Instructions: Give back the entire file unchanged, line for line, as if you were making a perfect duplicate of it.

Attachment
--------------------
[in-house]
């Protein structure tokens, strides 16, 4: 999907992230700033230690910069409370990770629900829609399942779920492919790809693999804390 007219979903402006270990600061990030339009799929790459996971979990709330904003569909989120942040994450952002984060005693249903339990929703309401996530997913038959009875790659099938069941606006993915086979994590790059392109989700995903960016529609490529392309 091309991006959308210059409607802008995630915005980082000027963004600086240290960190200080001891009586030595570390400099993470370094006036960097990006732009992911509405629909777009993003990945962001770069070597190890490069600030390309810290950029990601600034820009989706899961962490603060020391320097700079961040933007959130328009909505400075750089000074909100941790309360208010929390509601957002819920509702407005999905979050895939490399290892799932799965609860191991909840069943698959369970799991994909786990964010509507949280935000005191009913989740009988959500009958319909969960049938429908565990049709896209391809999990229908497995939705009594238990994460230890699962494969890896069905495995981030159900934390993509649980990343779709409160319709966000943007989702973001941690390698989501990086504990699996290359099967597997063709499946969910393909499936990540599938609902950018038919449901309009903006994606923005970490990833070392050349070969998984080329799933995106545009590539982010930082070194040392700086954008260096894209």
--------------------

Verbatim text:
[in-house]
């Protein structure tokens, strides 16, 4: 999907992230700033230690910069409370990770629900829609399942779920492919790809693999804390 007219979903402006270990600061990030339009799929790459996971979990709330904003569909989120942040994450952002984060005693249903339990929703309401996530997913038959009875790659099938069941606006993915086979994590790059392109989700995903960016529609490529392309 091309991006959308210059409607802008995630915005980082000027963004600086240290960190200080001891009586030595570390400099993470370094006036960097990006732009992911509405629909777009993003990945962001770069070597190890490069600030390309810290950029990601600034820009989706899961962490603060020391320097700079961040933007959130328009909505400075750089000074909100941790309360208010929390509601957002819920509702407005999905979050895939490399290892799932799965609860191991909840069943698959369970799991994909786990964010509507949280935000005191009913989740009988959500009958319909969960049938429908565990049709896209391809999990229908497995939705009594238990994460230890699962494969890896069905495995981030159900934390993509649980990343779709409160319709966000943007989702973001941690390698989501990086504990699996290359099967597997063709499946969910393909499936990540599938609902950018038919449901309009903006994606923005970490990833070392050349070969998984080329799933995106545009590539982010930082070194040392700086954008260096894209």